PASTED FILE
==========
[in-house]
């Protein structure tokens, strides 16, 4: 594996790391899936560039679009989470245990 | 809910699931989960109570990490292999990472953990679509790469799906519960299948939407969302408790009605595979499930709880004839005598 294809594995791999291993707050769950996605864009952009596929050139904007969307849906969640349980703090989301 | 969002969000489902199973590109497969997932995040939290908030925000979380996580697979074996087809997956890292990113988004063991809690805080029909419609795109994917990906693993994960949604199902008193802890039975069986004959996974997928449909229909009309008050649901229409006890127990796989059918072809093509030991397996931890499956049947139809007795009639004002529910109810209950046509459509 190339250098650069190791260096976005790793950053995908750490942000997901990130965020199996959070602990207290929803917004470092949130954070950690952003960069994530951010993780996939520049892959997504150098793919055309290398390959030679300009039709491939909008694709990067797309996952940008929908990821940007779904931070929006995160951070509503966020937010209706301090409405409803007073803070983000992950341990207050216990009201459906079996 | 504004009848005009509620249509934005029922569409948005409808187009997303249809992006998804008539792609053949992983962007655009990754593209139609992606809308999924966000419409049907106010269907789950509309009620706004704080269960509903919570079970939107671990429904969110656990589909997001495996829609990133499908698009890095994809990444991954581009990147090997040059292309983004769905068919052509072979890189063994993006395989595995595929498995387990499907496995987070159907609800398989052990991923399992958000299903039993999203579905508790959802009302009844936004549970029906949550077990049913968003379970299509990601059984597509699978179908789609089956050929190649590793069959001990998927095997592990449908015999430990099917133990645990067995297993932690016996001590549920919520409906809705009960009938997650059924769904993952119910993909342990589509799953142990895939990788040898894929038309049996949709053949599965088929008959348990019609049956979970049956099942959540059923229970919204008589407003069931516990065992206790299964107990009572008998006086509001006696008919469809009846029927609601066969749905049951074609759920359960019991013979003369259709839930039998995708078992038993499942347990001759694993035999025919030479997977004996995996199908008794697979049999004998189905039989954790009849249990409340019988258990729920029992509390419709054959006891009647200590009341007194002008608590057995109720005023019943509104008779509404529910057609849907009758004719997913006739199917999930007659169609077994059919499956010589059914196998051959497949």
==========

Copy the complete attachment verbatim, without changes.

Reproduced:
[in-house]
């Protein structure tokens, strides 16, 4: 594996790391899936560039679009989470245990 | 809910699931989960109570990490292999990472953990679509790469799906519960299948939407969302408790009605595979499930709880004839005598 294809594995791999291993707050769950996605864009952009596929050139904007969307849906969640349980703090989301 | 969002969000489902199973590109497969997932995040939290908030925000979380996580697979074996087809997956890292990113988004063991809690805080029909419609795109994917990906693993994960949604199902008193802890039975069986004959996974997928449909229909009309008050649901229409006890127990796989059918072809093509030991397996931890499956049947139809007795009639004002529910109810209950046509459509 190339250098650069190791260096976005790793950053995908750490942000997901990130965020199996959070602990207290929803917004470092949130954070950690952003960069994530951010993780996939520049892959997504150098793919055309290398390959030679300009039709491939909008694709990067797309996952940008929908990821940007779904931070929006995160951070509503966020937010209706301090409405409803007073803070983000992950341990207050216990009201459906079996 | 504004009848005009509620249509934005029922569409948005409808187009997303249809992006998804008539792609053949992983962007655009990754593209139609992606809308999924966000419409049907106010269907789950509309009620706004704080269960509903919570079970939107671990429904969110656990589909997001495996829609990133499908698009890095994809990444991954581009990147090997040059292309983004769905068919052509072979890189063994993006395989595995595929498995387990499907496995987070159907609800398989052990991923399992958000299903039993999203579905508790959802009302009844936004549970029906949550077990049913968003379970299509990601059984597509699978179908789609089956050929190649590793069959001990998927095997592990449908015999430990099917133990645990067995297993932690016996001590549920919520409906809705009960009938997650059924769904993952119910993909342990589509799953142990895939990788040898894929038309049996949709053949599965088929008959348990019609049956979970049956099942959540059923229970919204008589407003069931516990065992206790299964107990009572008998006086509001006696008919469809009846029927609601066969749905049951074609759920359960019991013979003369259709839930039998995708078992038993499942347990001759694993035999025919030479997977004996995996199908008794697979049999004998189905039989954790009849249990409340019988258990729920029992509390419709054959006891009647200590009341007194002008608590057995109720005023019943509104008779509404529910057609849907009758004719997913006739199917999930007659169609077994059919499956010589059914196998051959497949």